It is estimated that the US now dumps between 300 million and 400 million electronic items per year, and less than 20% of that e-waste is recycled. Even more concerning is that E-waste represents 2% of America's trash in landfills, but it equals 70% of overall toxic waste. The extreme amount of lead in electronics if allowed to degrade into the ground or leach into groundwater can cause damage in humans to the central and peripheral nervous systems, the blood and the kidneys. But lead can also be extracted from a device and reused. Other commodities that can be extracted from electronic equipment and reused as valuable raw material in the manufacture of new products are steel, aluminum, gold, silver, titanium, copper, nickel, plastic, and glass. It only makes sense to recycle electronics: extract all reusable materials saving money, and making certain that toxins are being properly handled and reused or disposed, saving our planet.
Electronics recyclers provide comprehensive recycling operations. Businesses usually have large amounts of e-waste that may require secure data destruction. There are both for-profit organizations who may pay for them, and non-profits such as ARC Broward, that will provide you with secure hard-drive and data destruction as well as a receipt for a tax deduction.
Individuals can get paid to recycle electronics and keep them out of landfills too. Instead of tossing your gadgets in a landfill when you’re finished with them, get paid to recycle them by using services like getpaid2recycle.com, buymytronics.com, and gazelle.com. E-recyclers will recycle or refurbish your electronics, keeping them out of landfills and paying you cash. Different recyclers take different types of products, so make certain you do your research on-line to see which recycler is willing to give you the best price. And please, whatever you do, make certain your recycling company of choice is certified by R-2, ISO, or another reputable third party verifier, insuring the organization is truly disposing of your e-waste properly.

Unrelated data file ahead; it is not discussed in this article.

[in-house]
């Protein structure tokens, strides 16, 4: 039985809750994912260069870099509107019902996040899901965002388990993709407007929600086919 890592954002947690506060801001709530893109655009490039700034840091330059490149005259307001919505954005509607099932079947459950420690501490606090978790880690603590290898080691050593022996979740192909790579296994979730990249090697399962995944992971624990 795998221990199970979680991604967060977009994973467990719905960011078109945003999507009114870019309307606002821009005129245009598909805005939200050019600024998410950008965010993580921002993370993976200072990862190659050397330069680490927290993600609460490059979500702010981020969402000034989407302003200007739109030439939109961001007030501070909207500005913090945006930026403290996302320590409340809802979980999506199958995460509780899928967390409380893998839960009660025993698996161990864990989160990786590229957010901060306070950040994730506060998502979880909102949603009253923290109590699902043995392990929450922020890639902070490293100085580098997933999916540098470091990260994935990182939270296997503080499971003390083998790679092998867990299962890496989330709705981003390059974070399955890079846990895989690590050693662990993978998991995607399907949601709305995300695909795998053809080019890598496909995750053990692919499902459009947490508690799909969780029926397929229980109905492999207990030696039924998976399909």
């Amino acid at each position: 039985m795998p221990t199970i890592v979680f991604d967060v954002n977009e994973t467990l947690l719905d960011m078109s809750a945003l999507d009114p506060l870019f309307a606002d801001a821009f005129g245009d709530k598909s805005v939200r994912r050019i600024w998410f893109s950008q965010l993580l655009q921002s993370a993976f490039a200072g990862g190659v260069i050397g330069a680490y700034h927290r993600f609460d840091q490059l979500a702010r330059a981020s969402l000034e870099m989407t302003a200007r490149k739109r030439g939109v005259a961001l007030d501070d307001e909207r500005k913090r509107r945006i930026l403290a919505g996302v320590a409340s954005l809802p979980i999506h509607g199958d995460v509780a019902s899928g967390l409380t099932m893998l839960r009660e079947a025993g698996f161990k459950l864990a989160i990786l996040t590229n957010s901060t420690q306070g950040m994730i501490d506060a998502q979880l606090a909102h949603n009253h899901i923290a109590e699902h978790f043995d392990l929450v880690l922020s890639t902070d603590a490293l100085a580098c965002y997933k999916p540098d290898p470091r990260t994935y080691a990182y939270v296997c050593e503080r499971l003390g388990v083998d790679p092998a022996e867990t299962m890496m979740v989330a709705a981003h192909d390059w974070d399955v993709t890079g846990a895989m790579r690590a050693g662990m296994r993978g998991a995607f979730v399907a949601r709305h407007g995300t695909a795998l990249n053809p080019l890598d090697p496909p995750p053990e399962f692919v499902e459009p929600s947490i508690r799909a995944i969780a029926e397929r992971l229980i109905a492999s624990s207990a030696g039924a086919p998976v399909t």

And there you have it: one simple way you can reduce your clutter and make a few bucks on in the process, almost hassle free!
E-waste is a term describing electronics at the end of their useful life. Electronics encompass anything from cameras to clocks, cell phones to laptops. E-waste is a major concern for multiple reasons, one of the most important being that it’s a relatively new waste stream and has grown in volume exponentially in a very short period of time. Consider this: 15 years ago cellular phones were just becoming mainstream, still in the mass marketing development stage, today about 50 million cell phones are replaced worldwide each month, and only 10% are recycled world-wide.